Out-Law News | 24 May 2016 | 11:15 am | 1 min. read
The ministers from Belgium, Bulgaria, Czech Republic, Denmark, Estonia, Finland, Ireland, Latvia, Lithuania, Luxembourg, Poland, Slovenia, Sweden and the UK outlined their views in a letter to Henk Kamp (6-page / 532KB PDF), Dutch minister for economic affairs.
The Netherlands currently holds the presidency of the EU's Council of Ministers. The Council, together with the European Parliament, is responsible for passing new EU legislation. The letter was also sent to European Commission officials, including the EU's digital commissioners Andrus Ansip.
"Europe can benefit significantly from new data-driven technologies if the right future-proof regulatory framework is established," the letter said. "It should be ensured that data can move freely across borders, both within and outside the EU, by removing all unjustified barriers to the free flow of data and that regulation does not constitute a barrier to development and adoption of innovative data-driven technologies."
In the letter the government ministers also cautioned against over-regulating online platforms, which they said "bring new opportunities for consumers and businesses and content providers alike".
"We should welcome their contribution to innovation and refrain from one-size-fits-all regulation which would reduce competition and hamper innovation," the ministers said. They said that rather than introducing new regulations for platforms the focus should be on "enforcing existing rules, such as consumer, competition, intellectual property and data protection rules".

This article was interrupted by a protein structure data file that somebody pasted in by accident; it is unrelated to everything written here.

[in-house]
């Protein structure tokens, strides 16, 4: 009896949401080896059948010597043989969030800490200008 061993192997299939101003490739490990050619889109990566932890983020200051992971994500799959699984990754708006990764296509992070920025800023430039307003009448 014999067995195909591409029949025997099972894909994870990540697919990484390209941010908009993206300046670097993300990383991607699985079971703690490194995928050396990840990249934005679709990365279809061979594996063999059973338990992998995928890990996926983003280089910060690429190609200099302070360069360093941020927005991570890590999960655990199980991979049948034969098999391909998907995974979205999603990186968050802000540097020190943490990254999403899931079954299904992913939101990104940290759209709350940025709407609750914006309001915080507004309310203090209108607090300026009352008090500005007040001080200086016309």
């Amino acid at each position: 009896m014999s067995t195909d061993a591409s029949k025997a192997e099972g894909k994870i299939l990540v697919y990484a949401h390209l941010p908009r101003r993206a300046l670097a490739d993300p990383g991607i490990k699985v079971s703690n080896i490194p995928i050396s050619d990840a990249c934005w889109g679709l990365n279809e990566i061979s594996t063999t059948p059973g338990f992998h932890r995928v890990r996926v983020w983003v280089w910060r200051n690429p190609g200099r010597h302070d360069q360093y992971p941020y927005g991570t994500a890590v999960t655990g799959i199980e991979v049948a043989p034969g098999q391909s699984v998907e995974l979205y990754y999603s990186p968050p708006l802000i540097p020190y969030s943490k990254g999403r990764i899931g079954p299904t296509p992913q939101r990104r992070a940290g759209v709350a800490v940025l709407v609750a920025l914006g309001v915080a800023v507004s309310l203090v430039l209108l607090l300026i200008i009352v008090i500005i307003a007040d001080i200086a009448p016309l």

"Alternatives to regulation should be investigated rather than adding new burdensome regulation of businesses," the ministers said. "Any regulatory proposals would have to be considered carefully."
The ministers also called for laws on privacy and electronic communications (e-privacy) to be streamlined to avoid duplicating regulations that apply under the general data protection regime.
"We must provide a coherent and technology neutral data-protection regime without overlapping regulation," the ministers said in their letter. "We encourage the Commission to deliver an ambitious review of the e-Privacy directive with the aim to repeal all elements that are no longer fit for purpose while ensuring the right balance between digital products and services and the fundamental rights of data subjects across the regulatory framework."
The Commission opened a review of the e-Privacy Directive last month. It is considering extending the scope of the Directive to include 'over-the-top' (OTT) communication providers.
The Commission is expected to outline more of its plans to deliver a digital single market in the EU later this week